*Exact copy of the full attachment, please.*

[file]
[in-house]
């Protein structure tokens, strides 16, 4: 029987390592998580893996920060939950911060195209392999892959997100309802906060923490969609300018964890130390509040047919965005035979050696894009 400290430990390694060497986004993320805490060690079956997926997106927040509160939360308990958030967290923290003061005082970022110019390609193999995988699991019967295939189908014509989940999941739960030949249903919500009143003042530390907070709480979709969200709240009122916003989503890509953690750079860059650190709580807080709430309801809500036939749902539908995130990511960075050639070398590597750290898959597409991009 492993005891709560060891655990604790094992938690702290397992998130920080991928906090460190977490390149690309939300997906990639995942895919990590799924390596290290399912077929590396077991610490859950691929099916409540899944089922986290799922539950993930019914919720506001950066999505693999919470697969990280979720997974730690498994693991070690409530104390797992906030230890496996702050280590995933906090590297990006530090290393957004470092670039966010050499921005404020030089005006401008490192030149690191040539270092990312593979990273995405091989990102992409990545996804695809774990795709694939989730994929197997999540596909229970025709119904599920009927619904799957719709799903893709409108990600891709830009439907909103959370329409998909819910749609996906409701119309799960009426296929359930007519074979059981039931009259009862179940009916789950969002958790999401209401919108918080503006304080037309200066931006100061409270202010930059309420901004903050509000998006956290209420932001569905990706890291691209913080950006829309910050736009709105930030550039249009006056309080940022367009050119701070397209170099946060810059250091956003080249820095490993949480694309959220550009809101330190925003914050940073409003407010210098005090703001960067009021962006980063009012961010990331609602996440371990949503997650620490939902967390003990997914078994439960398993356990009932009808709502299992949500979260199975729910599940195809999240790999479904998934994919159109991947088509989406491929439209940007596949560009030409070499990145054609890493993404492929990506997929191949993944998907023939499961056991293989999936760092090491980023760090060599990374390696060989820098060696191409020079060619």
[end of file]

[in-house]
């Protein structure tokens, strides 16, 4: 029987390592998580893996920060939950911060195209392999892959997100309802906060923490969609300018964890130390509040047919965005035979050696894009 400290430990390694060497986004993320805490060690079956997926997106927040509160939360308990958030967290923290003061005082970022110019390609193999995988699991019967295939189908014509989940999941739960030949249903919500009143003042530390907070709480979709969200709240009122916003989503890509953690750079860059650190709580807080709430309801809500036939749902539908995130990511960075050639070398590597750290898959597409991009 492993005891709560060891655990604790094992938690702290397992998130920080991928906090460190977490390149690309939300997906990639995942895919990590799924390596290290399912077929590396077991610490859950691929099916409540899944089922986290799922539950993930019914919720506001950066999505693999919470697969990280979720997974730690498994693991070690409530104390797992906030230890496996702050280590995933906090590297990006530090290393957004470092670039966010050499921005404020030089005006401008490192030149690191040539270092990312593979990273995405091989990102992409990545996804695809774990795709694939989730994929197997999540596909229970025709119904599920009927619904799957719709799903893709409108990600891709830009439907909103959370329409998909819910749609996906409701119309799960009426296929359930007519074979059981039931009259009862179940009916789950969002958790999401209401919108918080503006304080037309200066931006100061409270202010930059309420901004903050509000998006956290209420932001569905990706890291691209913080950006829309910050736009709105930030550039249009006056309080940022367009050119701070397209170099946060810059250091956003080249820095490993949480694309959220550009809101330190925003914050940073409003407010210098005090703001960067009021962006980063009012961010990331609602996440371990949503997650620490939902967390003990997914078994439960398993356990009932009808709502299992949500979260199975729910599940195809999240790999479904998934994919159109991947088509989406491929439209940007596949560009030409070499990145054609890493993404492929990506997929191949993944998907023939499961056991293989999936760092090491980023760090060599990374390696060989820098060696191409020079060619």